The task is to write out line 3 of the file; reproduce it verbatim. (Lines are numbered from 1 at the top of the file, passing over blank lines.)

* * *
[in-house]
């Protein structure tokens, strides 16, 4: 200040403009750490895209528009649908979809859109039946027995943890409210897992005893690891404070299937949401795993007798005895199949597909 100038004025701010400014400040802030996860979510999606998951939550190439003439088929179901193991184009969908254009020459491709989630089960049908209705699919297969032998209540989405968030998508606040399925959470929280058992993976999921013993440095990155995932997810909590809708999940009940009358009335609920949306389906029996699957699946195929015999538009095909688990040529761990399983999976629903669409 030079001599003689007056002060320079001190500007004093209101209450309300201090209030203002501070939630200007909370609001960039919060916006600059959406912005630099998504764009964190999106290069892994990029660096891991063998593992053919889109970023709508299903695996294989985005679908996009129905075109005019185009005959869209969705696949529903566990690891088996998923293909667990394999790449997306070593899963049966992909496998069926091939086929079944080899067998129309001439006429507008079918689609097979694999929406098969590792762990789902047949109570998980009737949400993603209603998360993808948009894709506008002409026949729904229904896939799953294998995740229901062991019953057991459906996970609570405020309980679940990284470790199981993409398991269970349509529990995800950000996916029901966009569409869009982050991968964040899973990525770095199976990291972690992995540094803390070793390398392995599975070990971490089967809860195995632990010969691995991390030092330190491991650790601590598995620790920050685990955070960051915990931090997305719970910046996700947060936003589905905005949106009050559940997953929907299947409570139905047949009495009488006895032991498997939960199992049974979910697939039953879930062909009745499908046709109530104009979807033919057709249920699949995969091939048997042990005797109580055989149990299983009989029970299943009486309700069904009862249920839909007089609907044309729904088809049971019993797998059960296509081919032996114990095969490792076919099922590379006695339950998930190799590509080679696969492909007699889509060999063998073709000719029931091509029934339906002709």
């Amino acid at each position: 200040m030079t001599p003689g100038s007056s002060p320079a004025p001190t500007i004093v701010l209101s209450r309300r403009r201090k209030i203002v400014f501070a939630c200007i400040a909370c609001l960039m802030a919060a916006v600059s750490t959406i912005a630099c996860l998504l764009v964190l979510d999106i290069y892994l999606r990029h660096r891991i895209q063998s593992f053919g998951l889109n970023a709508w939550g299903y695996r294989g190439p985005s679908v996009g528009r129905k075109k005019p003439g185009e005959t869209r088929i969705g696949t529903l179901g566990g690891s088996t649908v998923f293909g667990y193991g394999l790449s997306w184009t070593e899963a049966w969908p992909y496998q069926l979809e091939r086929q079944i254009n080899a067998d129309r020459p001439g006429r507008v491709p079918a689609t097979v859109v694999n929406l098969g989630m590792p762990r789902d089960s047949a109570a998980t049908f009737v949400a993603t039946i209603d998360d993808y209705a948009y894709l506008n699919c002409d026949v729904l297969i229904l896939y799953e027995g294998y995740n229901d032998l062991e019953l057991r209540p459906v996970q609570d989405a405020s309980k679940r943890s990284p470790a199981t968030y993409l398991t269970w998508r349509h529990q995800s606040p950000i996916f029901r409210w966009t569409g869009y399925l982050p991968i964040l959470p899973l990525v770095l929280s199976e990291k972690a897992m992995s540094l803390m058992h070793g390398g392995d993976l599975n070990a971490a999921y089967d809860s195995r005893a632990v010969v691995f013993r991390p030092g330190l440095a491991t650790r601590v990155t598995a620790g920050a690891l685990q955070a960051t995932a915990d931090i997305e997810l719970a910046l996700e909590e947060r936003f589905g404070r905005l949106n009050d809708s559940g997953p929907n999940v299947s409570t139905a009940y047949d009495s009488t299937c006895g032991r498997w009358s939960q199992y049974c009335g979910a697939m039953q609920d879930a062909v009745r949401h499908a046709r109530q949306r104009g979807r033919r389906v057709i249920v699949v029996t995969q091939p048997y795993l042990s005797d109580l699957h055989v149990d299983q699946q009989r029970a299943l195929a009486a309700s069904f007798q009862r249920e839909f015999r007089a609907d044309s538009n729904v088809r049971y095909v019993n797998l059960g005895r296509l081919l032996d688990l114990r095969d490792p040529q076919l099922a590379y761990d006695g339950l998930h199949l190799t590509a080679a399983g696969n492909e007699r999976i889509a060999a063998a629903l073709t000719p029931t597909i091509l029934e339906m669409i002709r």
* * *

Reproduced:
């Amino acid at each position: 200040m030079t001599p003689g100038s007056s002060p320079a004025p001190t500007i004093v701010l209101s209450r309300r403009r201090k209030i203002v400014f501070a939630c200007i400040a909370c609001l960039m802030a919060a916006v600059s750490t959406i912005a630099c996860l998504l764009v964190l979510d999106i290069y892994l999606r990029h660096r891991i895209q063998s593992f053919g998951l889109n970023a709508w939550g299903y695996r294989g190439p985005s679908v996009g528009r129905k075109k005019p003439g185009e005959t869209r088929i969705g696949t529903l179901g566990g690891s088996t649908v998923f293909g667990y193991g394999l790449s997306w184009t070593e899963a049966w969908p992909y496998q069926l979809e091939r086929q079944i254009n080899a067998d129309r020459p001439g006429r507008v491709p079918a689609t097979v859109v694999n929406l098969g989630m590792p762990r789902d089960s047949a109570a998980t049908f009737v949400a993603t039946i209603d998360d993808y209705a948009y894709l506008n699919c002409d026949v729904l297969i229904l896939y799953e027995g294998y995740n229901d032998l062991e019953l057991r209540p459906v996970q609570d989405a405020s309980k679940r943890s990284p470790a199981t968030y993409l398991t269970w998508r349509h529990q995800s606040p950000i996916f029901r409210w966009t569409g869009y399925l982050p991968i964040l959470p899973l990525v770095l929280s199976e990291k972690a897992m992995s540094l803390m058992h070793g390398g392995d993976l599975n070990a971490a999921y089967d809860s195995r005893a632990v010969v691995f013993r991390p030092g330190l440095a491991t650790r601590v990155t598995a620790g920050a690891l685990q955070a960051t995932a915990d931090i997305e997810l719970a910046l996700e909590e947060r936003f589905g404070r905005l949106n009050d809708s559940g997953p929907n999940v299947s409570t139905a009940y047949d009495s009488t299937c006895g032991r498997w009358s939960q199992y049974c009335g979910a697939m039953q609920d879930a062909v009745r949401h499908a046709r109530q949306r104009g979807r033919r389906v057709i249920v699949v029996t995969q091939p048997y795993l042990s005797d109580l699957h055989v149990d299983q699946q009989r029970a299943l195929a009486a309700s069904f007798q009862r249920e839909f015999r007089a609907d044309s538009n729904v088809r049971y095909v019993n797998l059960g005895r296509l081919l032996d688990l114990r095969d490792p040529q076919l099922a590379y761990d006695g339950l998930h199949l190799t590509a080679a399983g696969n492909e007699r999976i889509a060999a063998a629903l073709t000719p029931t597909i091509l029934e339906m669409i002709r």